Hundreds of items belonging to Nicolae and Elena Ceausescu, who were executed in December 1989, are being auctioned off in Bucharest, RFE/RL's Bucharest bureau reported. The auction began on 9 August and will continue until end of the week. The authorities launched the auction on the eve of the solar eclipse, hoping that the influx of tourists (the eclipse can be best watched in Romania) will help raise at least $300,000. Among the items sold on the first day of the auction were a black Buick limousine presented by U.S. President Richard Nixon to Nicolae Ceausescu, which fetched $15,000, and a wooden chess set which chess champion Anatolii Karpov gave as a present to the Romanian president shortly before to latter's execution. Reuters said that the bid for the latter item, which went for $2,368, was rumored to have been made on behalf of the Russian Embassy. MS


Michael Zen Ruffinen, secretary-general of the International Soccer Federation (FIFA), has written to the Romanian Soccer Federation (FRF) demanding that a probe be launched into the alleged anti-Semitic activities of FRF deputy chairman Dumitru Dragomir, Mediafax and AP reported on 9 August. Dragomir, a communist-era police officer, is the owner of the weekly "Atac la persoana," which frequently publishes anti-Semitic articles. One of the weekly's journalists is on trial for having published several articles of an overtly anti-Semitic nature (see "RFE/RL Newsline," 9 and 10 September 1998). MS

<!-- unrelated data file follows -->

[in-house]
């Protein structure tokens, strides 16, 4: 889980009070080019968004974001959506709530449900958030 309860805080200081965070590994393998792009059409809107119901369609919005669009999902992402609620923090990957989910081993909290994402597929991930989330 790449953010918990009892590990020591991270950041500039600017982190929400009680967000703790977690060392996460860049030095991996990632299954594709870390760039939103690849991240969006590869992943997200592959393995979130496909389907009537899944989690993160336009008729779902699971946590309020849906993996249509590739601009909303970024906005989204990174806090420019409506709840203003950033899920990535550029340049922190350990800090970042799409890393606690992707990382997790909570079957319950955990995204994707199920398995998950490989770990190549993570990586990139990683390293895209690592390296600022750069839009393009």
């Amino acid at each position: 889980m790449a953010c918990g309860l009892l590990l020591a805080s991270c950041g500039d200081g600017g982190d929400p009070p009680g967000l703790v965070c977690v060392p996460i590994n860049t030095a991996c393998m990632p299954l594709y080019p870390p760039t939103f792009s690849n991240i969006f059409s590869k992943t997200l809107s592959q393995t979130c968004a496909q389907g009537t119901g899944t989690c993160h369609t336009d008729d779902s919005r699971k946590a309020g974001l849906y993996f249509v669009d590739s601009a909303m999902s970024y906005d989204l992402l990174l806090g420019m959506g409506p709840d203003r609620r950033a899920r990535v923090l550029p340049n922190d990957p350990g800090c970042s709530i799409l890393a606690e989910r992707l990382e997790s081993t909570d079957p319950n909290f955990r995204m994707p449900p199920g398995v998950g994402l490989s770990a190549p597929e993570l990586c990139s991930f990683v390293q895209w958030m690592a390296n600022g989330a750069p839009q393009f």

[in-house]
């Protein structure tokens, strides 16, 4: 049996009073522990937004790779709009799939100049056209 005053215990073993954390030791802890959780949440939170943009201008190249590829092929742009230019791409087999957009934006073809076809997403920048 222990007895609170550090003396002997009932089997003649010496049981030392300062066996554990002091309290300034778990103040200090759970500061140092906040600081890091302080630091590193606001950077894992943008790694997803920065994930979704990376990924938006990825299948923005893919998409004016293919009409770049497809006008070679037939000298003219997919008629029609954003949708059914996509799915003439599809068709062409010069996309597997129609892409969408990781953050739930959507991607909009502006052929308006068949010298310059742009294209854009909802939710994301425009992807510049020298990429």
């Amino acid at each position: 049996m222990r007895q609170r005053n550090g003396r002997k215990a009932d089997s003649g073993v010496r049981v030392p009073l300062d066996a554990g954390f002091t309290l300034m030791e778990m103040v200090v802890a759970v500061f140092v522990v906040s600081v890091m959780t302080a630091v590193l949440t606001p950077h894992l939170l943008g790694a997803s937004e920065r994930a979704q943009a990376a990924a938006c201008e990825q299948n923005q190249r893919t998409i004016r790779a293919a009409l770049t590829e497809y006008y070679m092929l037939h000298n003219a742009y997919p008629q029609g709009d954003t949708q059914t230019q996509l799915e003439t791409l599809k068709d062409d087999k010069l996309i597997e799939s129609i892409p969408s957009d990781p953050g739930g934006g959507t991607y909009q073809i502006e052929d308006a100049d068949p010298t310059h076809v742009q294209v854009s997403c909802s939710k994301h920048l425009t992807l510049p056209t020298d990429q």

A 10-day military exercise involving military police from North Carolina and a motorized rifle Moldovan brigade began on 9 August in Bulboaca, RFE/RL's Chisinau bureau reported. The exercise, called Blue-Shield 99, is focusing on peace-keeping operations. MS


Angel Katsarov, chief of military intelligence, has said that reports about stolen military data from the Bulgarian Embassy in Washington are "nonsense," BTA reported on 8 August, citing the daily "Trud." The Bulgarian press recently began reporting on the alleged theft last month of a computer from the office of the military attache in Washington, General Stoyan Tsonkov. Tsonkov refused to make any comment to "Trud." The opposition daily "Duma" on 8 August wrote that during the Cold War, "this act of carelessness would have been punished with death or a prison sentence.... Times have changed now and General Tsonkov may even be promoted." MS